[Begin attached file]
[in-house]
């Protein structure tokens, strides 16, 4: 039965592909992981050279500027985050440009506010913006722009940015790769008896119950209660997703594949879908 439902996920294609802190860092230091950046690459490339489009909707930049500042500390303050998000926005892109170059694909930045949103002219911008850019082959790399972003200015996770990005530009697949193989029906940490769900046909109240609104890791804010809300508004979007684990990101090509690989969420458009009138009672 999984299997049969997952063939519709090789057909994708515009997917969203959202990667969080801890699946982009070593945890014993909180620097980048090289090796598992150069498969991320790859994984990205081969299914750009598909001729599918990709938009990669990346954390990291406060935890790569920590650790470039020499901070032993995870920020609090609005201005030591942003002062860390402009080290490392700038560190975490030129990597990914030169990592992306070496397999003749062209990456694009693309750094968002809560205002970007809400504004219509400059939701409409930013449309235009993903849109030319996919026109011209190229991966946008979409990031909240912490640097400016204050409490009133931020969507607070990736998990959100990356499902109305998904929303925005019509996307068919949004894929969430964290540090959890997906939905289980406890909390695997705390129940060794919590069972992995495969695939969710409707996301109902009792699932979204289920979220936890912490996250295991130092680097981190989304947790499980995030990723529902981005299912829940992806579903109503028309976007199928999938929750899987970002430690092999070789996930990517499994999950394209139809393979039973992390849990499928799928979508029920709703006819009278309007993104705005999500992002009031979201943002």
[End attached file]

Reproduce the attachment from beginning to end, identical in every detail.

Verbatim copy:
[in-house]
């Protein structure tokens, strides 16, 4: 039965592909992981050279500027985050440009506010913006722009940015790769008896119950209660997703594949879908 439902996920294609802190860092230091950046690459490339489009909707930049500042500390303050998000926005892109170059694909930045949103002219911008850019082959790399972003200015996770990005530009697949193989029906940490769900046909109240609104890791804010809300508004979007684990990101090509690989969420458009009138009672 999984299997049969997952063939519709090789057909994708515009997917969203959202990667969080801890699946982009070593945890014993909180620097980048090289090796598992150069498969991320790859994984990205081969299914750009598909001729599918990709938009990669990346954390990291406060935890790569920590650790470039020499901070032993995870920020609090609005201005030591942003002062860390402009080290490392700038560190975490030129990597990914030169990592992306070496397999003749062209990456694009693309750094968002809560205002970007809400504004219509400059939701409409930013449309235009993903849109030319996919026109011209190229991966946008979409990031909240912490640097400016204050409490009133931020969507607070990736998990959100990356499902109305998904929303925005019509996307068919949004894929969430964290540090959890997906939905289980406890909390695997705390129940060794919590069972992995495969695939969710409707996301109902009792699932979204289920979220936890912490996250295991130092680097981190989304947790499980995030990723529902981005299912829940992806579903109503028309976007199928999938929750899987970002430690092999070789996930990517499994999950394209139809393979039973992390849990499928799928979508029920709703006819009278309007993104705005999500992002009031979201943002």